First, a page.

Jeff Krantz is a member of our White Collar Support Group that meets online on Zoom on Monday evenings. We will celebrate our 300th meeting on March 14, 2022, 7 pm ET, 4 pm PT.
Reprinted from Medium, Feb. 18, 2022
“…They’ve got a name for the winners of the world, I want a name when I lose”
Even without wading too deeply into the sea of affirmational pablum that populates the internet, particularly that which lives on in the self-publishing platforms of Medium and Substack; the trend of couching one’s topic of choice, within a format of bullet-pointed, Panglossian optimism, is pervasive and appears to be the prevailing method of acquiring the number of readers necessary to give voice to one’s literary aspirations and maybe earn oneself a couple of bucks to supplement a day job’s wages to boot.
Admittedly I’ve based my observations above on an impossibly minuscule sample size that in no way should be mistaken for something that could be substantiated with any plausible, statistical credence. To be blunt, my conjecture is wrong. Wrong and easily disproven for any one who’d like to have a go. The research is perfunctory with enough factual truth to keep things on the rails. All in all, it’s a nice piece of writing that fails.
Most stories of failure that come over the transom, tend to be tales of those who have overcome impossible obstacles while bucking stiff odds. Defeat arises to amplify victory, mutating into validation; a banner of triumphant determination in the face of sacrifice. Stories of true failure are rendered quietly. The soundtrack of defeat lacks an orchestra. There is no moment of uplifting accompaniment. It’s a day-by-day grind, that eventually wears smooth.
Failure stands in stubborn opposition to articles like: “Grit is a Key Ingredient for Success”
Over the past ten years I have frequently been wrong and wronged, both mundanely and spectacularly. Much of my experience, whether voluntarily or compelled, has been re-examined as anecdotes recounted to a predictable cast of recipients: family members, friends, lawyers, therapists, doctors, and support groups. All of whom, to a lesser or greater degree, have, seemingly, had only my best interests at heart. In my recountings of defeat, there have been moments of petty ridiculousness and those of life-altering tragedy. The implications of these stories have burrowed deeply within my mind; hibernating only now and again to deliver moments of occasional respite for my otherwise preoccupied mind. I hold no illusion that attempting to exorcise the collection of failures stored securely in the terrariums, bell jars and shadow boxes of my mind where such things are maintained and where I spend far too much time and where they occupy far too much space, will be a futile endeavor. Maybe I can reduce their footprint some, perhaps they’ll become a bit more subdued.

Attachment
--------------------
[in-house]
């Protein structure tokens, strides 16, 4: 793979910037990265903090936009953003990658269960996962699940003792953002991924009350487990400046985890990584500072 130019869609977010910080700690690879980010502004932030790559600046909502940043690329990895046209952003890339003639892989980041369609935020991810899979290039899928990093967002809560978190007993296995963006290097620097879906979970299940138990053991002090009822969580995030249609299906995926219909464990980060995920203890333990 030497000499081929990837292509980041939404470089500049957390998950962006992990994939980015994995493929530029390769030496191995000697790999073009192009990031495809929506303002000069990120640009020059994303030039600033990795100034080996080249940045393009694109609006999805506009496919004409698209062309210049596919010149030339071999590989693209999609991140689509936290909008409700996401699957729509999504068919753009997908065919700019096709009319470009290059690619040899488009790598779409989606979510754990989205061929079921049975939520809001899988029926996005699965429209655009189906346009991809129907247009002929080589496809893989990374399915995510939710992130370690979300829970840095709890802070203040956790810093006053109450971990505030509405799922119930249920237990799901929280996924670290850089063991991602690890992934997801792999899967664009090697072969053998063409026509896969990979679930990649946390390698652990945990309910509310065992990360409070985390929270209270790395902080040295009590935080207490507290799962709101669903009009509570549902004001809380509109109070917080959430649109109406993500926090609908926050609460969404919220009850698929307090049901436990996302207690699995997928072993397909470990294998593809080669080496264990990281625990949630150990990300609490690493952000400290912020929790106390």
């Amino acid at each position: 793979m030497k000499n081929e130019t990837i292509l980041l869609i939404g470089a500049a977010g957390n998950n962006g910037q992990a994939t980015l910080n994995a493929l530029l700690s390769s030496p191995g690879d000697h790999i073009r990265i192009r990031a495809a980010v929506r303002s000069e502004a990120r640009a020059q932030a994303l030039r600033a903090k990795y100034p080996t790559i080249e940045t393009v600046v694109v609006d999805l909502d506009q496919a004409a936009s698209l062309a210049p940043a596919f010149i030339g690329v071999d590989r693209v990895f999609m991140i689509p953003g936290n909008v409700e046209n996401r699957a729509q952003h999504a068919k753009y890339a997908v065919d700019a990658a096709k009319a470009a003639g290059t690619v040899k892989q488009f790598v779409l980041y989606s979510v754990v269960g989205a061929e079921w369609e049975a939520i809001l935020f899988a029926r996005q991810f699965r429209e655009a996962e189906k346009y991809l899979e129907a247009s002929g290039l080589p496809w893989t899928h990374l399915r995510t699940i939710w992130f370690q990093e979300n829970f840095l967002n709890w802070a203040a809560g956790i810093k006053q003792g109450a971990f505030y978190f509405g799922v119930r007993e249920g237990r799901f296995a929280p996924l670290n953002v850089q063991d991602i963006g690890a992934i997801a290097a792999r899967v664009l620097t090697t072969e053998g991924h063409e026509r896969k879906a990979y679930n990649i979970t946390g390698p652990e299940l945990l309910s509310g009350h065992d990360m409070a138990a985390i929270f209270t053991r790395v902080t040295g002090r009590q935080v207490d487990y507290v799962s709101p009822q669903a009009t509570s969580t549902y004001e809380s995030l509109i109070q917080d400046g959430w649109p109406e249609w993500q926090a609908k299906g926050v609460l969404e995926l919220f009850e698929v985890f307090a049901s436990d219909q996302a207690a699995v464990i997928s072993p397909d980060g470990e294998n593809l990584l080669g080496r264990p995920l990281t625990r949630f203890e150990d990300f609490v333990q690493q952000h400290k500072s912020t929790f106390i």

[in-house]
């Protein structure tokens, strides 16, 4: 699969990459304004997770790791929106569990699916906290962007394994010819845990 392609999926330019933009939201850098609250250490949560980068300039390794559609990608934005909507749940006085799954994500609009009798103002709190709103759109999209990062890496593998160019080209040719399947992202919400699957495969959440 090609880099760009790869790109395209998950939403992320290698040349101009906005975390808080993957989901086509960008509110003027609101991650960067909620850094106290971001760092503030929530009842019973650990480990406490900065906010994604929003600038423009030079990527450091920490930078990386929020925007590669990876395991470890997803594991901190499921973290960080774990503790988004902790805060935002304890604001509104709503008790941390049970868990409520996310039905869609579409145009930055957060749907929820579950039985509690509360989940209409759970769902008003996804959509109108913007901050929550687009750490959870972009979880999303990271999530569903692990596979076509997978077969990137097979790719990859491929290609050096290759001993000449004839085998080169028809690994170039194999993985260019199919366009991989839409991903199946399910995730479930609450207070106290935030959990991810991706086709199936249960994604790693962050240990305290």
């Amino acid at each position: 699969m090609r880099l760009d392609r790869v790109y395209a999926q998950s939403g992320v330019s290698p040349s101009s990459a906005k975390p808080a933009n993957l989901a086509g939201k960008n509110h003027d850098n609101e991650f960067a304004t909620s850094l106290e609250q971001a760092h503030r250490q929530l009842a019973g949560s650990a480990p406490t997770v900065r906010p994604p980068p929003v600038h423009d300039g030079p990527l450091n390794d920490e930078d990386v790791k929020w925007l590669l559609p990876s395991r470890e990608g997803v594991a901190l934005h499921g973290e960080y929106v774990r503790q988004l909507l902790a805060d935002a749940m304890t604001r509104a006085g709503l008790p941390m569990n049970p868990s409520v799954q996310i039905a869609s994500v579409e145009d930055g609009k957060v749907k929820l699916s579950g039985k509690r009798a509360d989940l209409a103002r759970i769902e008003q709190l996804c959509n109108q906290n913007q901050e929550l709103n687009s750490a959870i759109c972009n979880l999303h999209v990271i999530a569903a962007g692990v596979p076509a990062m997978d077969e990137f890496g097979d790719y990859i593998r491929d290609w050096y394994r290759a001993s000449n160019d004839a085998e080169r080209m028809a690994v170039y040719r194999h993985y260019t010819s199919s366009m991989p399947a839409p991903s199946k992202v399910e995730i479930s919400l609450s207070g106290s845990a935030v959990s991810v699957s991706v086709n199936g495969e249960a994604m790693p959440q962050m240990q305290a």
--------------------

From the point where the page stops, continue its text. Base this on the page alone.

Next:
I don’t have a plan for this, the little corner of the self-publishing world that I appear to be claiming, but whatever it turns into, (if anything) I don’t foresee telling it in order, I will, however, try to to give enough context so you have some idea where you’ve landed in the narrative. I absolutely promise to leave out the punchy, bullet-pointed sentences and the optimistic promise that some aspect of your life can be resolved reading whatever I put forth in seven hundred and fifty words or so.
“In this the most dubious of worlds everything happens dubiously”